Windbreaks for agricultural field

Don Staples dstaples at
Wed Dec 3 10:06:09 EST 1997

TREEFARMER at wrote:
> I think I saw part of the information Jimi was talking about by the
> National Arbor Day Foundation but it was in an American Forests
> magazine. Sorry, don't have the date.
> Another source you may want to look to is the
> Prairie Farm Rehabilitation Administration, Box
> 940, Indian Head, Saskatchewan, Canada
> S0G 2K0, (306-695-2284). They have gobs of information on shelterbelts,
> snow fences, and shelterbelts in regards to crop yields. These people
> now about wind and snow.
> In furtherance of this particular discussion, let me throw out these
> thoughts for input:
> In our own "agroforestry" operation we noticed this year, via GPS yield
> monitoring equipment, that yields are reduced next to heavy shading
> trees but not lightly shading trees like Black Locust. We root pruned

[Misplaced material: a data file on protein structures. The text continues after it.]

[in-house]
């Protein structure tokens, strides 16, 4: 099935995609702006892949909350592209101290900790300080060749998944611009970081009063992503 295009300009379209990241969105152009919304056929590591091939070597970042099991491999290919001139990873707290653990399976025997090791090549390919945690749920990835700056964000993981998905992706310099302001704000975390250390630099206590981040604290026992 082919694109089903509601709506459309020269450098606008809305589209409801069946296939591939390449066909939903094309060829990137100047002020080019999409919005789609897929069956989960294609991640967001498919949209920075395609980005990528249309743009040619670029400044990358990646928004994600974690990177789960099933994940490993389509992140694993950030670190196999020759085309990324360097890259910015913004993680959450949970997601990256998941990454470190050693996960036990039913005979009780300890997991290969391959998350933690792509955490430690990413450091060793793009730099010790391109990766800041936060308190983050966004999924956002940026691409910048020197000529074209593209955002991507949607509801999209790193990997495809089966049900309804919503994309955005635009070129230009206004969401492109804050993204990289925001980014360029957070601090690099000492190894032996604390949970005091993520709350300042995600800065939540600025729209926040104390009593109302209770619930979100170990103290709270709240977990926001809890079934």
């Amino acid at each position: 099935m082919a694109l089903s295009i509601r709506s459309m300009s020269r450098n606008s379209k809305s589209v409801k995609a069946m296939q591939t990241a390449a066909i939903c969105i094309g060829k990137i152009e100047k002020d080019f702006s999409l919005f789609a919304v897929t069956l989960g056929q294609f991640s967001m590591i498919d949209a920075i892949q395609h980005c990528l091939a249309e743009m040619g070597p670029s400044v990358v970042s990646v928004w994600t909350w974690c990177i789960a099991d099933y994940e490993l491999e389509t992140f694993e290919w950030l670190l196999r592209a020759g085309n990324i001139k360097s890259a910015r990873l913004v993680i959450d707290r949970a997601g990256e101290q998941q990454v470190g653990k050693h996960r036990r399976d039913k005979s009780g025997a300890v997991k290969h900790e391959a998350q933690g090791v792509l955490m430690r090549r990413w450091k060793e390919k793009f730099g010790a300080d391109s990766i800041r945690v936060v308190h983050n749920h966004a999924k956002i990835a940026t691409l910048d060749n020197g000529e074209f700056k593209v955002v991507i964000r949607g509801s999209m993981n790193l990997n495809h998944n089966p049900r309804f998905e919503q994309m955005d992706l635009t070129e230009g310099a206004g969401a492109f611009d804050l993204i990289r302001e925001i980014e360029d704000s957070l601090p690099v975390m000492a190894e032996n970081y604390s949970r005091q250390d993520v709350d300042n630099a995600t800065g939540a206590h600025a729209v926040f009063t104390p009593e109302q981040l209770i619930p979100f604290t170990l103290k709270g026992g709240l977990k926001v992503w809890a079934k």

> along the edge of the field, about 10' away from the base of the trees,
> but I'm not sure that was a good idea. The main problem seems to be that
> the ground next to the woods doesn't want to dry out which contributes
> to a lack of growth of the crops. My gut feeling is that in wet years
> one might be worse off, and in dry years, better off.
> Is anyone else dealing with this situation?

Ah, simple question, but have you checked the orientation of the fields
to the timber?  Could shade be causing the reduction?  Any of the trees
walnut?  They produce a natural plant inhibiter.  If its a grain crop,
why not just leave the outside rows to the critters and not worry about
Don Staples
UIN 4653335

My Ego Stroke:

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